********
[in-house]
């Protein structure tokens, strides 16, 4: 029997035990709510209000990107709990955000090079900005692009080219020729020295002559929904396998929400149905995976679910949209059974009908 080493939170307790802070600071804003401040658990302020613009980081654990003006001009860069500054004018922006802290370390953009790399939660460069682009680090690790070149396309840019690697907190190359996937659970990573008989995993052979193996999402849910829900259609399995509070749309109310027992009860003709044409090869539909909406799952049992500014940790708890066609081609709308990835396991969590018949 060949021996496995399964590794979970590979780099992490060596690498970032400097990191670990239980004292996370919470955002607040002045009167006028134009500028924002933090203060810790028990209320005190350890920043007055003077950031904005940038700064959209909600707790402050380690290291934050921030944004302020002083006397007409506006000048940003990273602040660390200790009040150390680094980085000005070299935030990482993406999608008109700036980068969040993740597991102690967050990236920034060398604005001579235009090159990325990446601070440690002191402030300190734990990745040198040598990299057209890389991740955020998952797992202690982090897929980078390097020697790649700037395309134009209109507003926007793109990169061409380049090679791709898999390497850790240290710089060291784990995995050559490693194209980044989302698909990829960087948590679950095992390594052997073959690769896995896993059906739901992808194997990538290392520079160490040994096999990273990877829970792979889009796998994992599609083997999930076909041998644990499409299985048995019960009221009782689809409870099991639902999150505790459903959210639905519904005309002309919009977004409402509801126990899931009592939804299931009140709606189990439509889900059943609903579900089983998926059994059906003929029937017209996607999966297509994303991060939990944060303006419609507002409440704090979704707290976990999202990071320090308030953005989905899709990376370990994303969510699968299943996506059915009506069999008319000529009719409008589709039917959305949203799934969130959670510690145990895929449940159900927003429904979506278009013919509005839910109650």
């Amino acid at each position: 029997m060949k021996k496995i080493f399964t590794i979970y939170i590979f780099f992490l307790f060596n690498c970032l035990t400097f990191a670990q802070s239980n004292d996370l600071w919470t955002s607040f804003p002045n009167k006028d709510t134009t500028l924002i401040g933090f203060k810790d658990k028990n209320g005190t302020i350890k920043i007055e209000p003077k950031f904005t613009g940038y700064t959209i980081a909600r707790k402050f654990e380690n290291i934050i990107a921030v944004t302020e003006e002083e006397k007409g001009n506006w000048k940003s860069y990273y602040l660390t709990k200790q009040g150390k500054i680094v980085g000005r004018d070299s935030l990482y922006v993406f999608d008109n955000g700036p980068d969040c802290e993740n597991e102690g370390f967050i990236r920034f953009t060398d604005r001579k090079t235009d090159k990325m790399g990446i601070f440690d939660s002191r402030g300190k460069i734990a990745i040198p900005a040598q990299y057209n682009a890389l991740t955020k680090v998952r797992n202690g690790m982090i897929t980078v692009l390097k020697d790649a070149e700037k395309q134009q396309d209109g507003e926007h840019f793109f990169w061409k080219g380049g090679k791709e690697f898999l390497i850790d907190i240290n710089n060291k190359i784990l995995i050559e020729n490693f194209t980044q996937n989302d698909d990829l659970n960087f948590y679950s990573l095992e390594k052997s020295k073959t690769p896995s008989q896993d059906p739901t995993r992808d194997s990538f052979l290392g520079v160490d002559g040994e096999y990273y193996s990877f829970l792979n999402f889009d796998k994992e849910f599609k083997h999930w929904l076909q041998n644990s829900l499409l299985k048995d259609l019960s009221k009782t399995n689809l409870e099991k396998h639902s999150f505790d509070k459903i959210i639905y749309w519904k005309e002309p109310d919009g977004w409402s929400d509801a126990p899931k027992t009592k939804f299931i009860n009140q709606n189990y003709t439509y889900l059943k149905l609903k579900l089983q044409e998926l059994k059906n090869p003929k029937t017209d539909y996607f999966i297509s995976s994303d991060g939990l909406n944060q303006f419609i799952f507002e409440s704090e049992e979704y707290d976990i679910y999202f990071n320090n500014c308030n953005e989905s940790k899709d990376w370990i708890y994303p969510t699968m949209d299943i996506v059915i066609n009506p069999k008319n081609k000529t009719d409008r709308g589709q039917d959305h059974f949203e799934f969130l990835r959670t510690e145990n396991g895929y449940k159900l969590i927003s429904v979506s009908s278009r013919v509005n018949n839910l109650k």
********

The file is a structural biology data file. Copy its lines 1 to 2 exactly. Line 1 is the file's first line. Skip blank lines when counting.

[in-house]
């Protein structure tokens, strides 16, 4: 029997035990709510209000990107709990955000090079900005692009080219020729020295002559929904396998929400149905995976679910949209059974009908 080493939170307790802070600071804003401040658990302020613009980081654990003006001009860069500054004018922006802290370390953009790399939660460069682009680090690790070149396309840019690697907190190359996937659970990573008989995993052979193996999402849910829900259609399995509070749309109310027992009860003709044409090869539909909406799952049992500014940790708890066609081609709308990835396991969590018949 060949021996496995399964590794979970590979780099992490060596690498970032400097990191670990239980004292996370919470955002607040002045009167006028134009500028924002933090203060810790028990209320005190350890920043007055003077950031904005940038700064959209909600707790402050380690290291934050921030944004302020002083006397007409506006000048940003990273602040660390200790009040150390680094980085000005070299935030990482993406999608008109700036980068969040993740597991102690967050990236920034060398604005001579235009090159990325990446601070440690002191402030300190734990990745040198040598990299057209890389991740955020998952797992202690982090897929980078390097020697790649700037395309134009209109507003926007793109990169061409380049090679791709898999390497850790240290710089060291784990995995050559490693194209980044989302698909990829960087948590679950095992390594052997073959690769896995896993059906739901992808194997990538290392520079160490040994096999990273990877829970792979889009796998994992599609083997999930076909041998644990499409299985048995019960009221009782689809409870099991639902999150505790459903959210639905519904005309002309919009977004409402509801126990899931009592939804299931009140709606189990439509889900059943609903579900089983998926059994059906003929029937017209996607999966297509994303991060939990944060303006419609507002409440704090979704707290976990999202990071320090308030953005989905899709990376370990994303969510699968299943996506059915009506069999008319000529009719409008589709039917959305949203799934969130959670510690145990895929449940159900927003429904979506278009013919509005839910109650």